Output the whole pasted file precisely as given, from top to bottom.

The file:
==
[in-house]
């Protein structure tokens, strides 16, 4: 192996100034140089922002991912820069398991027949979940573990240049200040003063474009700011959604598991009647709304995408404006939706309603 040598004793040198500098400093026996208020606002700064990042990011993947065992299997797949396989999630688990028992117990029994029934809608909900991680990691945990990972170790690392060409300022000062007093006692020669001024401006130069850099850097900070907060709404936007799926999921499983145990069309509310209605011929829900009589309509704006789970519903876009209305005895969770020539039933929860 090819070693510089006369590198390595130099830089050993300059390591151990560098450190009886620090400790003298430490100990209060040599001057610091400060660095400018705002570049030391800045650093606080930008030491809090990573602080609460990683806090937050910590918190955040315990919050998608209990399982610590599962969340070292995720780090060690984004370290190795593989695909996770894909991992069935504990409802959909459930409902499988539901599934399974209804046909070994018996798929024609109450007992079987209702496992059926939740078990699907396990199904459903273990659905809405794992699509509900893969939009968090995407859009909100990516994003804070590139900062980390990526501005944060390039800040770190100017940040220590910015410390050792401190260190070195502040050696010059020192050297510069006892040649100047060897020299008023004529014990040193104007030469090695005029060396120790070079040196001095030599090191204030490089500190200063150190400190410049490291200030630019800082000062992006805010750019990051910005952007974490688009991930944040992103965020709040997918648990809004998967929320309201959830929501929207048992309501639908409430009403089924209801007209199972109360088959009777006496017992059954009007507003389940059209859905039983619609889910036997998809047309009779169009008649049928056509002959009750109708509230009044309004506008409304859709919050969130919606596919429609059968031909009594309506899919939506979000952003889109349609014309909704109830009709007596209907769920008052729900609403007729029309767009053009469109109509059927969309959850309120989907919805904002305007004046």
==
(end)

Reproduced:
[in-house]
């Protein structure tokens, strides 16, 4: 192996100034140089922002991912820069398991027949979940573990240049200040003063474009700011959604598991009647709304995408404006939706309603 040598004793040198500098400093026996208020606002700064990042990011993947065992299997797949396989999630688990028992117990029994029934809608909900991680990691945990990972170790690392060409300022000062007093006692020669001024401006130069850099850097900070907060709404936007799926999921499983145990069309509310209605011929829900009589309509704006789970519903876009209305005895969770020539039933929860 090819070693510089006369590198390595130099830089050993300059390591151990560098450190009886620090400790003298430490100990209060040599001057610091400060660095400018705002570049030391800045650093606080930008030491809090990573602080609460990683806090937050910590918190955040315990919050998608209990399982610590599962969340070292995720780090060690984004370290190795593989695909996770894909991992069935504990409802959909459930409902499988539901599934399974209804046909070994018996798929024609109450007992079987209702496992059926939740078990699907396990199904459903273990659905809405794992699509509900893969939009968090995407859009909100990516994003804070590139900062980390990526501005944060390039800040770190100017940040220590910015410390050792401190260190070195502040050696010059020192050297510069006892040649100047060897020299008023004529014990040193104007030469090695005029060396120790070079040196001095030599090191204030490089500190200063150190400190410049490291200030630019800082000062992006805010750019990051910005952007974490688009991930944040992103965020709040997918648990809004998967929320309201959830929501929207048992309501639908409430009403089924209801007209199972109360088959009777006496017992059954009007507003389940059209859905039983619609889910036997998809047309009779169009008649049928056509002959009750109708509230009044309004506008409304859709919050969130919606596919429609059968031909009594309506899919939506979000952003889109349609014309909704109830009709007596209907769920008052729900609403007729029309767009053009469109109509059927969309959850309120989907919805904002305007004046």